frugality · Uncategorized

How to Eat Organic on a Budget


So you’re concerned about genetically modified foods. You know that the chemical fertilizers and pesticides used by big business agriculture are bad for you and the environment. You’d love to eat organic foods but you just can’t afford the price tag. Proponents of the real food movement will tell you that with your health and the environment at stake you can’t afford not to buy exclusively certified organic, but for those of us on a low-income budget, that’s not a realistic expectation. So what do you do? If a single trip to Whole Foods would blow your monthly grocery budget, can you still eat safely and healthily? Don’t worry! Your income hasn’t doomed you to living off of processed chicken nuggets! Here’s a few ways to get organic foods without breaking the bank:

  • Grow Your Own

    This is the best and most obvious solution. A single packet of non-gmo, certified organic seeds costs about the same or less than single purchase of the fully grown fruit or vegetable and with a little work, you can produce dozens of meals worth saving you tons of money. Since you have direct control over your garden, you know what you grow is safe to eat and using organic gardening methods is often cheaper than using chemicals. Also, nothing beats biting into a sun ripened tomato freshly picked from your own garden.

  • Direct from Farm or Gardener

    No green thumb, or don’t have the time to grow your own? The next best thing is to buy or barter from a local farm or gardener. You can go and see their garden, fields, or livestock for yourself and ask them questions to determine if their produce is of the quality you are looking for. You may find that they use organic practices even if they are not certified. As an added bonus, if you’re friends, they may just be willing to part with some homegrown goodies for free!

  • Farmer’s Markets

    Farmer’s markets give you another opportunity to meet the growers and ask questions about their products. You may benefit by joining a CSA at your local farmer’s market which can be a huge return on investment. I’ve heard many people say that you should go at the end of the day because many of the growers are trying to unload as much of their remaining stock as they can before closing and may be willing to part with it for a huge bargain or if you’re lucky may even give some away. Also, if you receive Foodstamps many Farmer’s Markets now have programs for you to use your EBT card there.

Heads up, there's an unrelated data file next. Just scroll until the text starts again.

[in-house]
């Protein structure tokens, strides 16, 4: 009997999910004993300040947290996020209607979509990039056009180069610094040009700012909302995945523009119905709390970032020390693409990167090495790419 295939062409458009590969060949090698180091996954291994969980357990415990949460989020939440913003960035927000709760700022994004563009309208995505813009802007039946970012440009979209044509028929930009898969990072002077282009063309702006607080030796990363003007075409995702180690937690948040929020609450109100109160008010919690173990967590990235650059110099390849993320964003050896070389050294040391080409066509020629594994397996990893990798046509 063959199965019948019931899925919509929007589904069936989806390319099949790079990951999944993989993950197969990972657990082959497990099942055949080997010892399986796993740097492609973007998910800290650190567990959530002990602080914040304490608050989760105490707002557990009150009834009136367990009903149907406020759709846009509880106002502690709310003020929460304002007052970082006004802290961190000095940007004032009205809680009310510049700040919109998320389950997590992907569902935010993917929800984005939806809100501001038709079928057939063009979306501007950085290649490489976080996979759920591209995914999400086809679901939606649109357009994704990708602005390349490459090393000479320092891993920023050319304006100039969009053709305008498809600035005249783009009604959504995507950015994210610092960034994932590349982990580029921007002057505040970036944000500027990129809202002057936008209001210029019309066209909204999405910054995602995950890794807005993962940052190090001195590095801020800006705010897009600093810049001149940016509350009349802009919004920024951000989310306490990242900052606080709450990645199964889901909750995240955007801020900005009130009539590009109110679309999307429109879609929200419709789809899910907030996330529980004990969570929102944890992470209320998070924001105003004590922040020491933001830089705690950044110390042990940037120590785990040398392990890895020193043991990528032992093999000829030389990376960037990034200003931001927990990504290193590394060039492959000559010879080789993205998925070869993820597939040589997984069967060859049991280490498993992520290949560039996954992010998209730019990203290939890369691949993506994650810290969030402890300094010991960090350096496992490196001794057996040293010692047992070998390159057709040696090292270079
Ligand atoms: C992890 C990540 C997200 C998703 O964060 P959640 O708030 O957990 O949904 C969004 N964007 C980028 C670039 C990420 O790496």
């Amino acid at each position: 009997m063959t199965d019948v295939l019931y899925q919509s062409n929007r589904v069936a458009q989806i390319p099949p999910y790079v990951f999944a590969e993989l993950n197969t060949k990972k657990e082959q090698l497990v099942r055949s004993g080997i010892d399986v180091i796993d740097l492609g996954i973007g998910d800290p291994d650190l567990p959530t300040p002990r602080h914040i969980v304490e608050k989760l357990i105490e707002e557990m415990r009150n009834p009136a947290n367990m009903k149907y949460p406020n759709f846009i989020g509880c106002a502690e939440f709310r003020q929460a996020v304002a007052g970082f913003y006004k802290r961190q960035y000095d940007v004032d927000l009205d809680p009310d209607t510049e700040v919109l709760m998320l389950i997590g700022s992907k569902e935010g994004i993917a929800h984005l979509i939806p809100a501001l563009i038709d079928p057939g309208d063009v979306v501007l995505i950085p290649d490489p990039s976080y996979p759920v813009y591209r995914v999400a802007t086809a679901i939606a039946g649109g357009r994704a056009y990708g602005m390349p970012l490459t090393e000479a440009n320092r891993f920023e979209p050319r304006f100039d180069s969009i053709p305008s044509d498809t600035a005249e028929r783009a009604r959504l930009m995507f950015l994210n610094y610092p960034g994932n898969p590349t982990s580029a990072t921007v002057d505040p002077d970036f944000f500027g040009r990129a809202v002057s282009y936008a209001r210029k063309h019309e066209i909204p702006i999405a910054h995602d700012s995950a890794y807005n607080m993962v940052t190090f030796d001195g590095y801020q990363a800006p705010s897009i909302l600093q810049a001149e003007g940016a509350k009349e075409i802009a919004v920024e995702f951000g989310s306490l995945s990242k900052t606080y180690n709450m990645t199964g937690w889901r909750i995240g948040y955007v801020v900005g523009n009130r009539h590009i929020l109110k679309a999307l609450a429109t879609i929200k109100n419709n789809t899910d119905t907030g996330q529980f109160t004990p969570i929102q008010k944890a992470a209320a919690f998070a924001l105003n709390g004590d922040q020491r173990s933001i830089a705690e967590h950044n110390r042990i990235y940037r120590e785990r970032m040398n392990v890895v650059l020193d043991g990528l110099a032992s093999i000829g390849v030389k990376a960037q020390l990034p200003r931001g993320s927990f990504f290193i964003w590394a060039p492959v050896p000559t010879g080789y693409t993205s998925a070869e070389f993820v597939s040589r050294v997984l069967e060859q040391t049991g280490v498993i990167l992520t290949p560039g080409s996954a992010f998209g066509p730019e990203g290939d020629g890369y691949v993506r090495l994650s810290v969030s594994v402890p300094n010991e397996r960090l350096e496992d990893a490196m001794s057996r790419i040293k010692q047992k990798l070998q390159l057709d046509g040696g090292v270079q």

• Aldi

    My personal favorite grocery store has recently removed all synthetic colors and banned the use of partially hydrogenated oils in their foods. They have a growing selection of organic produce and often have great sales. Just last week I bought a pound of organic carrots for 99 cents. That’s way cheaper than what you’d pay at a health-food store. It’s even cheaper than non-organic carrots at major chain grocery stores. They also accept EBT.

  • WIC

    In my state, if you are pregnant or have children under age 5 and are at 185% of the federal poverty line or lower you are eligible for WIC. Some people think that WIC only provides infant formula but that’s far from the truth. They actually provide a voucher for fresh fruits and vegetables which can be used for organic produce. Currently, I get an $11 voucher each month. If you have a 6-12 month old on the WIC program, you can get Beechnut brand babyfood. All of their babyfood is certified as non gmo. Also, WIC is very helpful in supporting breastfeeding if you wish to avoid using formulas which may contain gmo’s.

Do you have any tips for eating healthily on a budget? Leave a comment and let us know!

Stay tuned for more great articles on homesteading, prepping, natural living and more right here on Naturally Independent!


5 thoughts on “How to Eat Organic on a Budget

  1. So glad you mentioned Aldis, one of my favorite places to shop and save money. It is a 30 mile one way trip so usually once a month trip is planned. Another great option is Bountiful Baskets which is a co-op for fresh vegetables and should be available nationwide. You can find a pick up location close to you at Thanks for stopping by the Prairie!

    Liked by 1 person

    1. I haven’t heard of bountiful baskets but I’ll have to check them out. We are lucky to have a local food co-op in my area so I shop there when I can. It’s a little expensive for those of us on a tight budget but still only a fraction of the price of Whole Foods.


  2. I’m surprised you didn’t mention buying wholesale. Direct from distributors so you bypass the grocery store middleman mark-ups. Here’s some photos of what that looks like at our house:

    Also, I highly recommend the book Wildly Affordable Organic: The book includes extensive meal planning, and shows you exactly how you can eat organic for $5 a day or less! It’s a great book for families trying to stay healthy and make ends meet.


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